When installing flooring, you want to achieve the perfect look that is also durable and long-lasting. One way to do this is by using a polyurethane finish. While it is easy to apply, it’s important to understand the differences between oil-based and water-based finishes, the number of coats needed, safety considerations, and the equipment you’ll need.
Choosing Between Oil-Based and Water-Based Polyurethane
One of the first decisions you’ll need to make when applying polyurethane to a floor is whether to usean oil-based or water-based finish. There are pros and cons to each option, and the choice ultimately depends on the specific needs of your project.
Oil-based polyurethane is known for its durability and resistance to wear and tear. It’s also more resistant to chemicals and water than water-based finishes, making it a popular choice for high-traffic areas such as hallways and entryways. However, oil-based polyurethane takes longer to dry, emits a stronger odor during application, and requires the use of solvents for cleanup. Keep in mind that oil-based polyurethanes will also yellow with age.
Water-based polyurethane, on the other hand, dries faster and emits fewer harmful fumes during application. It’s also easier to clean up with soap and water. While it may not be as durable as oil-based polyurethane, it’s a good choice for areas that don’t see as much foot traffic or for people who are sensitive to strong odors.
Learn more about when to use oil-based versus water-based polyurethane.
How Many Coats of Polyurethane Will You Need?
Once you’ve decided on the type of polyurethane you’ll be using, the next step is to determine how many coats you’ll need. The number of coats required depends on several factors, including the type of wood, the condition of the floor, and the level of wear and tear expected. It’s important to allow each coat to dry completely before applying the next one.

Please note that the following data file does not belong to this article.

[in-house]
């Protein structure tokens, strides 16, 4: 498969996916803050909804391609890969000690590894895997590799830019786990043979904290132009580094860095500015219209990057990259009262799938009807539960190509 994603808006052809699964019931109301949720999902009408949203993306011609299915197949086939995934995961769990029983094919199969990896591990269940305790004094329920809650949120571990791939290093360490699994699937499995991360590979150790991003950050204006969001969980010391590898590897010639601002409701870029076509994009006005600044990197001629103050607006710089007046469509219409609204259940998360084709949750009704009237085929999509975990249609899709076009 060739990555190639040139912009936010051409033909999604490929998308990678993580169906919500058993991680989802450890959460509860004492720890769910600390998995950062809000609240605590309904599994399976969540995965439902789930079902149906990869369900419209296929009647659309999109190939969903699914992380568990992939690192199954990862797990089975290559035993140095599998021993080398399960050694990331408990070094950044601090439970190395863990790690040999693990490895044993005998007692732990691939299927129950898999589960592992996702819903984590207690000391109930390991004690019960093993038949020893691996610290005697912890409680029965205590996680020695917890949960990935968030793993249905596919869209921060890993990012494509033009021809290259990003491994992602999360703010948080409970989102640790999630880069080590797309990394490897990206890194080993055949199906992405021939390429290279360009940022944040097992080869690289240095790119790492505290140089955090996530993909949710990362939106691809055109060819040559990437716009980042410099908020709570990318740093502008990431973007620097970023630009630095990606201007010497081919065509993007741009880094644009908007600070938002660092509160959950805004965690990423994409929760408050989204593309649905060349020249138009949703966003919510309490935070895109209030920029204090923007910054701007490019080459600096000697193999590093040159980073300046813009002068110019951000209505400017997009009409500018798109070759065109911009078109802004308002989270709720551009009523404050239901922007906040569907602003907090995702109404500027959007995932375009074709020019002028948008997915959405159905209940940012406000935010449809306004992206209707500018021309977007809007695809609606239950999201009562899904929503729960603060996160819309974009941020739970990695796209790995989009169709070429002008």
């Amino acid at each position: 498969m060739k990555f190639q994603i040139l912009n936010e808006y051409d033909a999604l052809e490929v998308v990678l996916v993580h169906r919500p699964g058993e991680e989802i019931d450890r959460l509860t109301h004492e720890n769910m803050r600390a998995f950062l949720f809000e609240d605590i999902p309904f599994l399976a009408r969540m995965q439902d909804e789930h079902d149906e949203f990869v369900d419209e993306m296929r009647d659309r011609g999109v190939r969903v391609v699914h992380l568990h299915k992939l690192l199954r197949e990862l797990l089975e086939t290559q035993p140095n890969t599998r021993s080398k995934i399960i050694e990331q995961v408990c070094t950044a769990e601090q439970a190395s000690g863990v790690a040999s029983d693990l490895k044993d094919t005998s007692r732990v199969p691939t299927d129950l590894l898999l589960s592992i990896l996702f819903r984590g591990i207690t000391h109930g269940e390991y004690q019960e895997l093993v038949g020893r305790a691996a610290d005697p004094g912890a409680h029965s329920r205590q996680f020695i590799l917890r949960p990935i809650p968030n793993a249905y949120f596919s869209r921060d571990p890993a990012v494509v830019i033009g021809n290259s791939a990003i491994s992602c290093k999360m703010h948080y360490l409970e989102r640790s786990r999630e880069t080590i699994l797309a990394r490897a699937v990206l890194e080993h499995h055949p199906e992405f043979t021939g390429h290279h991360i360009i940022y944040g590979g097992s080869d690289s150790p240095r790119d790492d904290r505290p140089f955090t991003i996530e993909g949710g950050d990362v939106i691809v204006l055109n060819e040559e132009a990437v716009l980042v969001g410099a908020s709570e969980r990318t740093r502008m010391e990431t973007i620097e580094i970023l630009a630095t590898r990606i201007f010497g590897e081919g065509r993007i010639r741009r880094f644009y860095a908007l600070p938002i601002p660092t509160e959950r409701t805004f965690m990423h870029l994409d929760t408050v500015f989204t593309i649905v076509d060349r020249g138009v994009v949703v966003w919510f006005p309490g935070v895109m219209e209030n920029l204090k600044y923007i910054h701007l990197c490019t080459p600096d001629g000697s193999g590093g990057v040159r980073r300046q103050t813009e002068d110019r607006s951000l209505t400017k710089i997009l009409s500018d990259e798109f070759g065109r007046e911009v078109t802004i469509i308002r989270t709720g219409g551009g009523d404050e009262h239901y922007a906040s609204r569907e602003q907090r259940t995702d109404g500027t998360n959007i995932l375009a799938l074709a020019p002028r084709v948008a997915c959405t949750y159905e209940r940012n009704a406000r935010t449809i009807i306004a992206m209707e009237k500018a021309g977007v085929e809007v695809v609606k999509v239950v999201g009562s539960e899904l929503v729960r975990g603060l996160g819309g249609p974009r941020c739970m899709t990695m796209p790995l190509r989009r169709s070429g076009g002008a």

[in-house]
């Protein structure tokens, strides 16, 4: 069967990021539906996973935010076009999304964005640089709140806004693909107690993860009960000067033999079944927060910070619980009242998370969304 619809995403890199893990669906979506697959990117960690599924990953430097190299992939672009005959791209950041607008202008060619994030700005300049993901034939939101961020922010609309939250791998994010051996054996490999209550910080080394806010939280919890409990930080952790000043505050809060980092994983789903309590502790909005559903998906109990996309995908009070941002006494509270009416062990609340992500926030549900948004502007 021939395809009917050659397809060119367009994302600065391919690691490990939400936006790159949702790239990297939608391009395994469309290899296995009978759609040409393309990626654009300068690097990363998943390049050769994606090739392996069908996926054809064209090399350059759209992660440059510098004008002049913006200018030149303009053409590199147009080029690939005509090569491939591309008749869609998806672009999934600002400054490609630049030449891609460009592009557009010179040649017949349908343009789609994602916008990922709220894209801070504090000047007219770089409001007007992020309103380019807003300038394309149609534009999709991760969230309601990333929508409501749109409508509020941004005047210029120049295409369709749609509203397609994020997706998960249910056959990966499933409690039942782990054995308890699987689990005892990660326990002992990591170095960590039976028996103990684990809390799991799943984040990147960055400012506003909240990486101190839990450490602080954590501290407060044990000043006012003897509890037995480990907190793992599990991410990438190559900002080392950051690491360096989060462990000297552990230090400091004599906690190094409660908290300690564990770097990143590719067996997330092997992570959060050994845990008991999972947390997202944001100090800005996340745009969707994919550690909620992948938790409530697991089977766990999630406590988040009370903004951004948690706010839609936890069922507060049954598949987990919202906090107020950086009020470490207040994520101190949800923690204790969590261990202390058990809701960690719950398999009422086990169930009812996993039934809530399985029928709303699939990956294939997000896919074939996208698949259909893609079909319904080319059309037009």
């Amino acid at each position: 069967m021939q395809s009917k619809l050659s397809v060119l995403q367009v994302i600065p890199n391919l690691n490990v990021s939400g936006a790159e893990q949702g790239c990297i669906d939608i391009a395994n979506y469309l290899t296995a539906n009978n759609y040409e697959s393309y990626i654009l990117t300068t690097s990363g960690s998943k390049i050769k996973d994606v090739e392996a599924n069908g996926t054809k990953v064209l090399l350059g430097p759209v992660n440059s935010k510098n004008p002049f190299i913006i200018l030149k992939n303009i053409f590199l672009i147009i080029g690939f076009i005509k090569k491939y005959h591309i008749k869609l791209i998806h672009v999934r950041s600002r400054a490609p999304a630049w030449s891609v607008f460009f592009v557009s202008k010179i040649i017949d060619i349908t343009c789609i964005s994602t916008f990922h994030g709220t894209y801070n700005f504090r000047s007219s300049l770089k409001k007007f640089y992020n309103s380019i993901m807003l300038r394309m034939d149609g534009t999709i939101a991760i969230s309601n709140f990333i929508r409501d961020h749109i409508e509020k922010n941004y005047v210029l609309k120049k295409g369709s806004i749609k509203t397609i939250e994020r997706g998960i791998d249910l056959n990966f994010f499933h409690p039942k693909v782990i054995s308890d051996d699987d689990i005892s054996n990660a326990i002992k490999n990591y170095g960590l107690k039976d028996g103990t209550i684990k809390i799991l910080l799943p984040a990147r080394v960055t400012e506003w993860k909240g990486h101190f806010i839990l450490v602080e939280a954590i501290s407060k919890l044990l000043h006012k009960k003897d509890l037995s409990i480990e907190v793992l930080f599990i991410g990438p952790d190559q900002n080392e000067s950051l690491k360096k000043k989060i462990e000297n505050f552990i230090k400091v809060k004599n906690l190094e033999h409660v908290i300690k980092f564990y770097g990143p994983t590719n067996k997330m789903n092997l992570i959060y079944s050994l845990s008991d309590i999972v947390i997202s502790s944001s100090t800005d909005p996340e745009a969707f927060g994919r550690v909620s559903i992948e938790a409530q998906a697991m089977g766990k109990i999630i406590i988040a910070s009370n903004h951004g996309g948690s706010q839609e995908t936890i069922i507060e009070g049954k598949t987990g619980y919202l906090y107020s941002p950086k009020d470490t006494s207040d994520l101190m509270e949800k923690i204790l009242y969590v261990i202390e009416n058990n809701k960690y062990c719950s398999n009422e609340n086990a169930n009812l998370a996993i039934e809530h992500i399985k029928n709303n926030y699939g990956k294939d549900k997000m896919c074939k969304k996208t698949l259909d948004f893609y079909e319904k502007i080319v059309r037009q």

While water-based polyurethane will dry faster, it typically will require more coats. Typically for a water-based finish, you’ll put down two seal coats and two top coats. However, water-based finishes will cure faster than oil-based products, with only about two hours needing to pass between each coat of finish depending on conditions. Typically, a day needs to pass between each coat of oil-based polyurethane, but again, this will depend on the conditions of the job site.
Safety Considerations When Applying a Polyurethane Finish
As with any product, be sure to read the labels of your finish so you take proper precautions. Polyurethane emits fumes that can be harmful if inhaled, so it’s important to work in a well-ventilated area. This may mean opening windows and doors, using fans, or even wearing a respirator.
You also want to avoid contact with eyes and skin, so wear protective clothing, including goggles and gloves. Once polyurethane dries, it can be difficult to remove, but if you do come in contact with it, immediately wash the area with soap and water.
Equipment Needed for Applying Your Polyurethane Finish
To apply your finish you’ll need an applicator. Typically this is a lambswool applicator, a Duratool applicator, or a roller. With water-based polyurethane finishes, for best results, use a t-bar or roller.
Instructions for Applying Your Polyurethane Finish
With oil-based polyurethane, finishes make sure the floor is prepped, cleaned, sanded, and tacked according to NWFA standards. Open time varies from product to product, but typically it’s longer for an oil-based poly finish compared to other options.
Remember to always work in the direction of the wood grain on the second and third coats. Abrade the finish/floor in between coats, but do not buff the final coat!
Usually you’ll need about 3-4 coats to fully protect the floor, one or two seals, and two finish coats. Make sure to keep a wet edge while applying with a t-bar. Each coat should be ready to re-coat in about 2-3 hours with a water-based finish and typically overnight for oil-based. The beauty of water-based finishes is typically you can recoat without abrading.
Watch How to Apply a Water-Based Finish
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